The Japanese government has so far failed to give meaningful reassurances about how the reactionary and potentially dangerous state secrets law, rammed through the Japanese Diet in December, will operate.
Prime Minister Shinzo Abe had hoped to herald his economic reform program at Davos last week. Instead, his mention of tensions between China and Japan exposed the lack of multilateral institutions like those created in Western Europe after 1945 to settle Northeast Asian disputes.
To protect the integrity of history teaching, historians and teachers should insist, forcefully, that there are many spaces where patriotism can be cultivated in a modern democratic society but that the history classroom is not one of them.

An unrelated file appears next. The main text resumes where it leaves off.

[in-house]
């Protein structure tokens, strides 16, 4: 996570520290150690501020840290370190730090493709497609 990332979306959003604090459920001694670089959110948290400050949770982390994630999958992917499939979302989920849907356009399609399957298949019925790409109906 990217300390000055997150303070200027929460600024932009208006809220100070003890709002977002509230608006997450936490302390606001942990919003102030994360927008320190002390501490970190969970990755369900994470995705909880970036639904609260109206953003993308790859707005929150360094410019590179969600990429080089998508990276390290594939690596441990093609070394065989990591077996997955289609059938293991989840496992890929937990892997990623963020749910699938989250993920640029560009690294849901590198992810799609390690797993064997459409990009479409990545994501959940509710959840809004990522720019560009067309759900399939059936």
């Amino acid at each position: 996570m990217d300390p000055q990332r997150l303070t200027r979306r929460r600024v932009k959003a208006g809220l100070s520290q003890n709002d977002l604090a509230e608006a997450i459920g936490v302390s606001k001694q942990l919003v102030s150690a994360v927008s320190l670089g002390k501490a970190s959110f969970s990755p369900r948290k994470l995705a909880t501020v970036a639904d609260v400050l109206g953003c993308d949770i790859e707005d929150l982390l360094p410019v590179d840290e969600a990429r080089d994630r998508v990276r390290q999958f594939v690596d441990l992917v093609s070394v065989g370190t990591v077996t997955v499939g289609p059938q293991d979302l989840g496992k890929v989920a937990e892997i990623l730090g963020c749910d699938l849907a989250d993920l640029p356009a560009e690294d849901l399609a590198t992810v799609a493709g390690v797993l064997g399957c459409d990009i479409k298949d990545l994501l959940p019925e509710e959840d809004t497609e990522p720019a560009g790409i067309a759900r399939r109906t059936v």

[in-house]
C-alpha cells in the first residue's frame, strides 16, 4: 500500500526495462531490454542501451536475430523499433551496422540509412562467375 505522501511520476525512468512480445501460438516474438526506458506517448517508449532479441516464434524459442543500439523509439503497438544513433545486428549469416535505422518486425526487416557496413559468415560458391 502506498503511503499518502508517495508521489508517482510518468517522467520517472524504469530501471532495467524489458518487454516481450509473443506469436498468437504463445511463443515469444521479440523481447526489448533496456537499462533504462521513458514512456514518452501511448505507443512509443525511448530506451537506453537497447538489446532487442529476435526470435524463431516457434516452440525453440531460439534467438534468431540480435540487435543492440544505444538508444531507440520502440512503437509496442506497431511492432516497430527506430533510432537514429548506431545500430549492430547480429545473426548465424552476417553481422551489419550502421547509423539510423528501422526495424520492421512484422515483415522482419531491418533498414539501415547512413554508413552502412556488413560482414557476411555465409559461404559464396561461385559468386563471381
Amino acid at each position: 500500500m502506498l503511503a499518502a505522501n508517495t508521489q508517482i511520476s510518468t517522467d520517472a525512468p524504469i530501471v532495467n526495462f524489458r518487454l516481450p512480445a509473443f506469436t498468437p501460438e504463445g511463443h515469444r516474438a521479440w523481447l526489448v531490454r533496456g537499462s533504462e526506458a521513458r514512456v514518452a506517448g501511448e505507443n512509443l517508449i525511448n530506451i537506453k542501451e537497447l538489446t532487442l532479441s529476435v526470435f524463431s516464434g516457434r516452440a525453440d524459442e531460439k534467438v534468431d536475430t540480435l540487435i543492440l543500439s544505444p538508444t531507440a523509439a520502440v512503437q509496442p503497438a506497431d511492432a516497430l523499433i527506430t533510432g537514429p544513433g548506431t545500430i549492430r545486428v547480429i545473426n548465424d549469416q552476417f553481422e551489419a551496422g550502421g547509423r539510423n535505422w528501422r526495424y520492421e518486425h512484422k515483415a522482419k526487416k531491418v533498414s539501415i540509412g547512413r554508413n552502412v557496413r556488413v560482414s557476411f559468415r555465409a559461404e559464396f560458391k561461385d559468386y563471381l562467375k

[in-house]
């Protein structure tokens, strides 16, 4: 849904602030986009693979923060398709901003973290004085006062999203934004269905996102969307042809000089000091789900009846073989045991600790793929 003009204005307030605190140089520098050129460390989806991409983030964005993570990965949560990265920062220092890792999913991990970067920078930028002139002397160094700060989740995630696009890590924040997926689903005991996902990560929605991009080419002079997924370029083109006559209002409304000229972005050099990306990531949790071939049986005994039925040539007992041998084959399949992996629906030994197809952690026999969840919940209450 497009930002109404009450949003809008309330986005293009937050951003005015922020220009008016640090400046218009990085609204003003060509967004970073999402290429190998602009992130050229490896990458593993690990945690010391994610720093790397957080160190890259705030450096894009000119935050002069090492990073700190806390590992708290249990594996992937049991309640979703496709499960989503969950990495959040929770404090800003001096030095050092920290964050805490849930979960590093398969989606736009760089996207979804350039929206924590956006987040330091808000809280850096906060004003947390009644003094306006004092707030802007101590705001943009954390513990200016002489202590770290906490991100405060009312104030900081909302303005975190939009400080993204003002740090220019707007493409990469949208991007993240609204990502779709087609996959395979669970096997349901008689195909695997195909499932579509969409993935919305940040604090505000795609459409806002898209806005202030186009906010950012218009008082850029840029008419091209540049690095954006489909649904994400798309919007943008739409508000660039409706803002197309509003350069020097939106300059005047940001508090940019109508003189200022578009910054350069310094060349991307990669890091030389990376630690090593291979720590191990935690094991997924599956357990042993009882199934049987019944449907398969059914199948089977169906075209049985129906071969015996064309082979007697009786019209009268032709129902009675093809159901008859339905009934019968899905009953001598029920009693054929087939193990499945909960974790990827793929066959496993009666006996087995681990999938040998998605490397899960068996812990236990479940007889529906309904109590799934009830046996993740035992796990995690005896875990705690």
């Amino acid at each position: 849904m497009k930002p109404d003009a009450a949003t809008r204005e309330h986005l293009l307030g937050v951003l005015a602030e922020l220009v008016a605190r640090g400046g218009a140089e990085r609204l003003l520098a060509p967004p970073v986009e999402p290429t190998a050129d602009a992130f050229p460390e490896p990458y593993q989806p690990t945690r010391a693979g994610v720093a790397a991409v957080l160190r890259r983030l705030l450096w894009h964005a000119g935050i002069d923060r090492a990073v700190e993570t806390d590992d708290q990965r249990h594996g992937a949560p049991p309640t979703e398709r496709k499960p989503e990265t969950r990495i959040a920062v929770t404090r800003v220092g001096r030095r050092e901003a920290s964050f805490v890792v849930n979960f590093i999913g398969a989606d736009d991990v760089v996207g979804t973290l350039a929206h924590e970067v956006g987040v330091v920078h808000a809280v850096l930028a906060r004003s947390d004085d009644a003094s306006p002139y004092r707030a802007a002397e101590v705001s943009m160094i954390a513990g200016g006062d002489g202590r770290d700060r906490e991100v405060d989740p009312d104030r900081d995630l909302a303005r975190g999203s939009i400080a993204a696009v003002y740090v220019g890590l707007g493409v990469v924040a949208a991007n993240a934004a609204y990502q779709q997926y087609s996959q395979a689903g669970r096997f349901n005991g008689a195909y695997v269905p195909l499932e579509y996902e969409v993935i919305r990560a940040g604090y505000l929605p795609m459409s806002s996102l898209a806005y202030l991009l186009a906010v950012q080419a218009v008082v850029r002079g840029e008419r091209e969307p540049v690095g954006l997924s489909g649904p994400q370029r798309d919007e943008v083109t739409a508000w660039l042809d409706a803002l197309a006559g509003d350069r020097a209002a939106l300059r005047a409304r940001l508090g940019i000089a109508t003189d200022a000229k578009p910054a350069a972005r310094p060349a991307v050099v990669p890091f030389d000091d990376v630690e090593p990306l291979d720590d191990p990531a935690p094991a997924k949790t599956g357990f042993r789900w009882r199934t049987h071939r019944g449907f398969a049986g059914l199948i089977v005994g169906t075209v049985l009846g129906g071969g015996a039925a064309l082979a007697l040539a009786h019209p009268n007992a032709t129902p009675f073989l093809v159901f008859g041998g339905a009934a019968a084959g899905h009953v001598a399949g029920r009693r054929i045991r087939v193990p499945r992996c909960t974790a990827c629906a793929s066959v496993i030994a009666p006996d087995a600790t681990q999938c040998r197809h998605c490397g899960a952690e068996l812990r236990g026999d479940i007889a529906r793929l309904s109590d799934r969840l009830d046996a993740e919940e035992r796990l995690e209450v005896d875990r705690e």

It's no longer Western powers vying for African land and the continent's wealth as they had until the outbreak of World War I. The power struggle now is among Asian nations, most notably China and Japan.
Writing from Davos, Switzerland, Prime Minister Shinzo Abe says it is not twilight, but a new dawn, that is breaking over Japan, thanks to his administration's overcoming the notion that certain reforms could never be carried out.
The "nuclear village" is at the root of the cronyism, corruption and inertia that continue to prolong Japan's malaise and dent its competitiveness. Tokyo gubernatorial candidate Morihiro Hosokawa threatens that village.